On Facebook, Sen. Rob Schaaf rails against Greitens effect on the MOGOP… “The Missouri Republican Party is in danger! Recent polling shows Missouri Republican officeholders with about the same approval as Governor Greitens (i.e. in the tank.) The corruption surrounding party leadership is off the charts. Republican candidates are in trouble!... the governor (who used to be a democrat) cares a whit about Missouri Republicans, he should resign now and end the infection eating away at the party…”

 

I had three different people tell me that Rep. Shawn Rhoads is getting the blame for being the loose lips on the House Special Investigative.  But one lobbyist cautions me, “I think there are people who would like to use some sort of ‘leak’ scandal to reshuffle the committee…”

 

Following up on Greitens’ attorneys helping reassure supporters… One reader says, “This could be a big deal if Gardner says Greitens waved his attorney client privileges by allowing his lawyers to speak with 3rd parties (donors).”  But another thinks “You can pierce the privilege but you only by divulging what your client said .  I am assuming the attorneys were smart enough to just say the case is going great - we are kicking their ass - we filed this motion etc…”

 

Attorney General Josh Hawley on Fox calls Greitens’ “situation very grave,” and bad for Missouri, but doesn’t call on him to resign.  See it here.

 

Driving State Budgets

The Wall Street Journal has an article explaining that state budgets have been hijacked by the growth of Medicaid and pension costs. See it here.

Pull Quote: As state and local officials prepare their next budgets, many are finding that spending decisions have already been made for them by two must-fund line items that barely mattered when baby boomers such as Mr. Leavitt were growing up: Medicaid, the state-federal health insurance program for the poor and disabled, and public-employee health and retirement costs.  These days, they consume about one out of every five tax dollars collected by state and local governments. That is the highest share since Medicaid was created in 1965. Postretirement health benefits, which are harder to quantify, add to that burden and have cumulatively cost states more than $100 billion since 2008, according to government financial disclosures compiled by Merritt Research Services. Those costs are outpacing growth in tax revenue year after year….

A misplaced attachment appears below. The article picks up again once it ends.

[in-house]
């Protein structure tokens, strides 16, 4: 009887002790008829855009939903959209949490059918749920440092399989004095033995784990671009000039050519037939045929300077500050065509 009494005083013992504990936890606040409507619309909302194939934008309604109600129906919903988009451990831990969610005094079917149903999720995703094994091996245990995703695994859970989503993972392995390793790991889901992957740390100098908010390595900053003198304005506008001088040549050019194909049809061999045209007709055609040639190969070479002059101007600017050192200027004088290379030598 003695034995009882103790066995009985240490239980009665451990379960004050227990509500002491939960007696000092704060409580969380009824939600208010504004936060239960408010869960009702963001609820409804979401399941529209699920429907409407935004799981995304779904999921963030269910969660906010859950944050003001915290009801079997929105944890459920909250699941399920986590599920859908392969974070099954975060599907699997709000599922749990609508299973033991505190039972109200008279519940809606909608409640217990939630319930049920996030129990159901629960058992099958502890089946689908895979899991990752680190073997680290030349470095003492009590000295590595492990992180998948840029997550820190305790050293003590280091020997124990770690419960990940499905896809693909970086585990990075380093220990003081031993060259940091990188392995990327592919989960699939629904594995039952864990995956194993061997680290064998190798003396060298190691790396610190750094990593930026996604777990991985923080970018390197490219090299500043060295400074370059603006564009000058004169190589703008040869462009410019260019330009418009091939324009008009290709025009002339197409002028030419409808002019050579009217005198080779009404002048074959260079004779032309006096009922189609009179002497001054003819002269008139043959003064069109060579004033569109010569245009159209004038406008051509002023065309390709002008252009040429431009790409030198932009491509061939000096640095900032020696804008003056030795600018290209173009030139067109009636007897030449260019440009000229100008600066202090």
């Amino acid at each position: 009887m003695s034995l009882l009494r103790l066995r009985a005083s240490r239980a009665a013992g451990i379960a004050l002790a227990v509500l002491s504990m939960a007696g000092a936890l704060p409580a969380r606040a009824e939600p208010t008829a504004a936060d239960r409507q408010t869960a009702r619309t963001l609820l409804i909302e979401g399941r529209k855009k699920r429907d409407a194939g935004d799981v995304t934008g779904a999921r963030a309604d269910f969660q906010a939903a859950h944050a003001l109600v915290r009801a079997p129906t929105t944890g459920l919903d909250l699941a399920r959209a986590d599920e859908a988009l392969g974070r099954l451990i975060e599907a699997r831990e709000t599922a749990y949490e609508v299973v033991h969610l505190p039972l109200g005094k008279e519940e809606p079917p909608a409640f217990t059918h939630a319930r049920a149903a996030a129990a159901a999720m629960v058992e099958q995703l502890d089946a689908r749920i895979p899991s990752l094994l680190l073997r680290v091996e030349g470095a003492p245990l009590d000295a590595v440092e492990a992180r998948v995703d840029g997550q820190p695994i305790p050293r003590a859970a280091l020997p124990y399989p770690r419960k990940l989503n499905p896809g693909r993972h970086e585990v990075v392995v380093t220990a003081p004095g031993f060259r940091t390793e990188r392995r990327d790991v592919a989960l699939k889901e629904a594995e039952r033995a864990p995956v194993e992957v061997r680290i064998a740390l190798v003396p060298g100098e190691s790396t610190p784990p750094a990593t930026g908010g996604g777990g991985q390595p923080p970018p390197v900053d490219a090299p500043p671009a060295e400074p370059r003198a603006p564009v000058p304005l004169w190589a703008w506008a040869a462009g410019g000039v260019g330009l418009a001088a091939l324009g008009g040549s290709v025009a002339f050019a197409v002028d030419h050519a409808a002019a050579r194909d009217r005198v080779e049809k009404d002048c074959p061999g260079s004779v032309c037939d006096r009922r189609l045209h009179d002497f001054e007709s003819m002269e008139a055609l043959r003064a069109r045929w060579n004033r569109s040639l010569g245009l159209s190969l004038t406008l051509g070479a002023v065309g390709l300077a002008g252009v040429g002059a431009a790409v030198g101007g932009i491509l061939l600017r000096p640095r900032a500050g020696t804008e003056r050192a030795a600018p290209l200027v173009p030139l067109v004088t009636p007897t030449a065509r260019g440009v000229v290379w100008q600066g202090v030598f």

Gubby Appts

Governor Eric Greitens appointed Ronald D. Boyer to the Air Conservation Commission, Tina L. Klocke to the Southeast Missouri State University Board of Regents, and Todd Mayfield to the Missouri Developmental Disabilities Council.

And

Still nothing so far on Missouri Ethics Commission appointments….

 

New Committees

Sara Michael formed a candidate committee (Sara Michael For Missouri) to run for House 60 as a Democrat.

 

Help Wanted

SEIU National Fast Food Workers Union seeks Communication Specialist. “SEIU National Fast Food Workers Union is hiring 2 full-time Communications Specialists to cover the Western and Midsouth States. We seek individuals who are interested in a career fighting alongside low wage workers who are leading the campaign to win ‘$15 and a Union.’  SEIU NFFWU is working to expand the movement and deepen the successful fights to raise employment standards and unite workers in organizing their union in the fast food industry through national, state and community campaigns... Salary: $45k - $55k…”

 

Lobbyists Registrations

Cruz Giovanni Garibay added First American Title Insurance Company, A Nebraska Corporation.

Josh Schisler added Missouri Justice Coalition.

 

$5K+ Contributions

We Are Missouri - $75,000 from Missouri AFL-CIO General Fund.

Teamsters Local Union No. 688 Political Action Committee - $10,668 from DRIVE Committee.

Missourians for Patient Care - $175,000 from Missourians for Patient Care.

Missourians for Patient Care - $20,000 from Missourians for Patient Care.

Freedom to Work - $10,000 from Airport Investment Co Inc.

Keep Government Accountable - $22,400 from Rex Sinquefield.

Keep Government Accountable - $25,000 from CHIPP Political Account.

 

Birthdays

Happy birthdays to Will Scharf, Rep. Nathan Beard, Zachary Brunnert, and former Reps. Ellen Brandom and Neal St. Onge.